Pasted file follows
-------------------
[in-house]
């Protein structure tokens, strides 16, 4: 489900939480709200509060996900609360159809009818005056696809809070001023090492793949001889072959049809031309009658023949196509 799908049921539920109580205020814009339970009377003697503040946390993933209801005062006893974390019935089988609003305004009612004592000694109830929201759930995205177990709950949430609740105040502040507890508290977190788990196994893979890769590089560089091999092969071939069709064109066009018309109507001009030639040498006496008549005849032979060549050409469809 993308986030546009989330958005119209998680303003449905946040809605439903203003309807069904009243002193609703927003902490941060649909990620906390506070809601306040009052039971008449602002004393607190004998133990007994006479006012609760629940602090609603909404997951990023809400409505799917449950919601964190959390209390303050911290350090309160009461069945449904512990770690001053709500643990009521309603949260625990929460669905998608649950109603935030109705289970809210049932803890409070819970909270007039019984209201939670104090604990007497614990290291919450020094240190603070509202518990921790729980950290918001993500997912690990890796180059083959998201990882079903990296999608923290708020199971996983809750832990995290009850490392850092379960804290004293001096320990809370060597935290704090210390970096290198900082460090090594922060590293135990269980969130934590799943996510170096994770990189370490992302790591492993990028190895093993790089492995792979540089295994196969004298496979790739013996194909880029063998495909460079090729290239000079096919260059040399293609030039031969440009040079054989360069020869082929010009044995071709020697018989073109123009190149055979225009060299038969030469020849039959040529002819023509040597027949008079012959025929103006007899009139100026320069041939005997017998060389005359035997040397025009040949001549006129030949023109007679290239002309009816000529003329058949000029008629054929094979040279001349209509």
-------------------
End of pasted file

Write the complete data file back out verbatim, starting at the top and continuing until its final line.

[in-house]
């Protein structure tokens, strides 16, 4: 489900939480709200509060996900609360159809009818005056696809809070001023090492793949001889072959049809031309009658023949196509 799908049921539920109580205020814009339970009377003697503040946390993933209801005062006893974390019935089988609003305004009612004592000694109830929201759930995205177990709950949430609740105040502040507890508290977190788990196994893979890769590089560089091999092969071939069709064109066009018309109507001009030639040498006496008549005849032979060549050409469809 993308986030546009989330958005119209998680303003449905946040809605439903203003309807069904009243002193609703927003902490941060649909990620906390506070809601306040009052039971008449602002004393607190004998133990007994006479006012609760629940602090609603909404997951990023809400409505799917449950919601964190959390209390303050911290350090309160009461069945449904512990770690001053709500643990009521309603949260625990929460669905998608649950109603935030109705289970809210049932803890409070819970909270007039019984209201939670104090604990007497614990290291919450020094240190603070509202518990921790729980950290918001993500997912690990890796180059083959998201990882079903990296999608923290708020199971996983809750832990995290009850490392850092379960804290004293001096320990809370060597935290704090210390970096290198900082460090090594922060590293135990269980969130934590799943996510170096994770990189370490992302790591492993990028190895093993790089492995792979540089295994196969004298496979790739013996194909880029063998495909460079090729290239000079096919260059040399293609030039031969440009040079054989360069020869082929010009044995071709020697018989073109123009190149055979225009060299038969030469020849039959040529002819023509040597027949008079012959025929103006007899009139100026320069041939005997017998060389005359035997040397025009040949001549006129030949023109007679290239002309009816000529003329058949000029008629054929094979040279001349209509």